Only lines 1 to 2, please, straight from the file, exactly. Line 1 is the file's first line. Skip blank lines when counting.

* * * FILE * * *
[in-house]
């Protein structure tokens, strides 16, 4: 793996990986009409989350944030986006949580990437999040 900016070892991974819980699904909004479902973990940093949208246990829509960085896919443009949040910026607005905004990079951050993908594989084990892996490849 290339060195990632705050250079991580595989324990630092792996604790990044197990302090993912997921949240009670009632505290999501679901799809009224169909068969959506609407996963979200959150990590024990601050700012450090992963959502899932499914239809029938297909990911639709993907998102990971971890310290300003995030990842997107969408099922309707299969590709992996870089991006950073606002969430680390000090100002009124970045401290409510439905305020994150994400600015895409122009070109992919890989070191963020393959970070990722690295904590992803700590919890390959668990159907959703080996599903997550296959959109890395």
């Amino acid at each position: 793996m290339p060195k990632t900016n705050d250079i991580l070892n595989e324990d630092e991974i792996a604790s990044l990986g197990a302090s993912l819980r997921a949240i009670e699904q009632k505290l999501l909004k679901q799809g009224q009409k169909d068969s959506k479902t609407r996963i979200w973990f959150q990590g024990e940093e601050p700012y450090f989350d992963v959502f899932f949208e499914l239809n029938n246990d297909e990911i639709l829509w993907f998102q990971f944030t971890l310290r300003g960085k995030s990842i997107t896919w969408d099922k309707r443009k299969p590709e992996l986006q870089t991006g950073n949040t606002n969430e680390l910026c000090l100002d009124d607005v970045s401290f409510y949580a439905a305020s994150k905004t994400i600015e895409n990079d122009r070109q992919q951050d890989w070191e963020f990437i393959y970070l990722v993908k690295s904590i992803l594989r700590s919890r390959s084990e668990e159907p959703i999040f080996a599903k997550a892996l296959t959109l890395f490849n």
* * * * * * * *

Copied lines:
[in-house]
């Protein structure tokens, strides 16, 4: 793996990986009409989350944030986006949580990437999040 900016070892991974819980699904909004479902973990940093949208246990829509960085896919443009949040910026607005905004990079951050993908594989084990892996490849 290339060195990632705050250079991580595989324990630092792996604790990044197990302090993912997921949240009670009632505290999501679901799809009224169909068969959506609407996963979200959150990590024990601050700012450090992963959502899932499914239809029938297909990911639709993907998102990971971890310290300003995030990842997107969408099922309707299969590709992996870089991006950073606002969430680390000090100002009124970045401290409510439905305020994150994400600015895409122009070109992919890989070191963020393959970070990722690295904590992803700590919890390959668990159907959703080996599903997550296959959109890395």